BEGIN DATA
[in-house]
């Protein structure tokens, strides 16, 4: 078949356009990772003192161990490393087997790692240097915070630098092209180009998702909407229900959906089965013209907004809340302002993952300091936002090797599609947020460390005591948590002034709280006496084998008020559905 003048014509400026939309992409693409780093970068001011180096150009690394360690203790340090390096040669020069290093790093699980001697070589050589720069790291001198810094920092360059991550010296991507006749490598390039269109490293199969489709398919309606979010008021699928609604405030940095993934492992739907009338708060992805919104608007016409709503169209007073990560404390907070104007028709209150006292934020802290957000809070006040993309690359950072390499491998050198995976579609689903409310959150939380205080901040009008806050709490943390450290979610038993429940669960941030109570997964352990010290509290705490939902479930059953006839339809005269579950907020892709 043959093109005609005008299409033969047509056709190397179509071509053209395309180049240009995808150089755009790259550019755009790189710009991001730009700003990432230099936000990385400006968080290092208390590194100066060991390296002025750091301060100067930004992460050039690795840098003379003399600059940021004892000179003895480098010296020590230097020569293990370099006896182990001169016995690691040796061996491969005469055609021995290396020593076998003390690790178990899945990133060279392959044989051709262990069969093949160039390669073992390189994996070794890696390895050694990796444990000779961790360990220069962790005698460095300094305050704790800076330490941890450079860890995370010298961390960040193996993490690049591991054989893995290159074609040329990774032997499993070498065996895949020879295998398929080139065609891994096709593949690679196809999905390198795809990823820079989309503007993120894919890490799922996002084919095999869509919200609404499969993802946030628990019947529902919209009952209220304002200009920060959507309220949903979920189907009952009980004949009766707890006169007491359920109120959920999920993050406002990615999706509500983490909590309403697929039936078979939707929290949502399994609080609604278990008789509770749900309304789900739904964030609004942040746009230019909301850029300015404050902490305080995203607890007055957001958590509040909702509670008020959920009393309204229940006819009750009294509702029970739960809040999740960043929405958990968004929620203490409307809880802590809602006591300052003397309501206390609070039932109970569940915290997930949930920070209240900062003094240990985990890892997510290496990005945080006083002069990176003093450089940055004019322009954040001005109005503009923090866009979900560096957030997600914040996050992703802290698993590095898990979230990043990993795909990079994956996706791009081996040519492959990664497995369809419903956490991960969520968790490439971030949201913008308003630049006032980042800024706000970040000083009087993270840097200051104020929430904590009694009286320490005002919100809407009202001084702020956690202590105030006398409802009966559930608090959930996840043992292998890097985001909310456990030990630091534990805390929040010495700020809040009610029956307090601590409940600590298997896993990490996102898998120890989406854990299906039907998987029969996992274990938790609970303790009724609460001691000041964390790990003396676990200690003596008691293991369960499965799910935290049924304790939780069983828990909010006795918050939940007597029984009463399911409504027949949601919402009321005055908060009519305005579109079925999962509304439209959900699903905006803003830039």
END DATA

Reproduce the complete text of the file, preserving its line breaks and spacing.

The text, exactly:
[in-house]
């Protein structure tokens, strides 16, 4: 078949356009990772003192161990490393087997790692240097915070630098092209180009998702909407229900959906089965013209907004809340302002993952300091936002090797599609947020460390005591948590002034709280006496084998008020559905 003048014509400026939309992409693409780093970068001011180096150009690394360690203790340090390096040669020069290093790093699980001697070589050589720069790291001198810094920092360059991550010296991507006749490598390039269109490293199969489709398919309606979010008021699928609604405030940095993934492992739907009338708060992805919104608007016409709503169209007073990560404390907070104007028709209150006292934020802290957000809070006040993309690359950072390499491998050198995976579609689903409310959150939380205080901040009008806050709490943390450290979610038993429940669960941030109570997964352990010290509290705490939902479930059953006839339809005269579950907020892709 043959093109005609005008299409033969047509056709190397179509071509053209395309180049240009995808150089755009790259550019755009790189710009991001730009700003990432230099936000990385400006968080290092208390590194100066060991390296002025750091301060100067930004992460050039690795840098003379003399600059940021004892000179003895480098010296020590230097020569293990370099006896182990001169016995690691040796061996491969005469055609021995290396020593076998003390690790178990899945990133060279392959044989051709262990069969093949160039390669073992390189994996070794890696390895050694990796444990000779961790360990220069962790005698460095300094305050704790800076330490941890450079860890995370010298961390960040193996993490690049591991054989893995290159074609040329990774032997499993070498065996895949020879295998398929080139065609891994096709593949690679196809999905390198795809990823820079989309503007993120894919890490799922996002084919095999869509919200609404499969993802946030628990019947529902919209009952209220304002200009920060959507309220949903979920189907009952009980004949009766707890006169007491359920109120959920999920993050406002990615999706509500983490909590309403697929039936078979939707929290949502399994609080609604278990008789509770749900309304789900739904964030609004942040746009230019909301850029300015404050902490305080995203607890007055957001958590509040909702509670008020959920009393309204229940006819009750009294509702029970739960809040999740960043929405958990968004929620203490409307809880802590809602006591300052003397309501206390609070039932109970569940915290997930949930920070209240900062003094240990985990890892997510290496990005945080006083002069990176003093450089940055004019322009954040001005109005503009923090866009979900560096957030997600914040996050992703802290698993590095898990979230990043990993795909990079994956996706791009081996040519492959990664497995369809419903956490991960969520968790490439971030949201913008308003630049006032980042800024706000970040000083009087993270840097200051104020929430904590009694009286320490005002919100809407009202001084702020956690202590105030006398409802009966559930608090959930996840043992292998890097985001909310456990030990630091534990805390929040010495700020809040009610029956307090601590409940600590298997896993990490996102898998120890989406854990299906039907998987029969996992274990938790609970303790009724609460001691000041964390790990003396676990200690003596008691293991369960499965799910935290049924304790939780069983828990909010006795918050939940007597029984009463399911409504027949949601919402009321005055908060009519305005579109079925999962509304439209959900699903905006803003830039």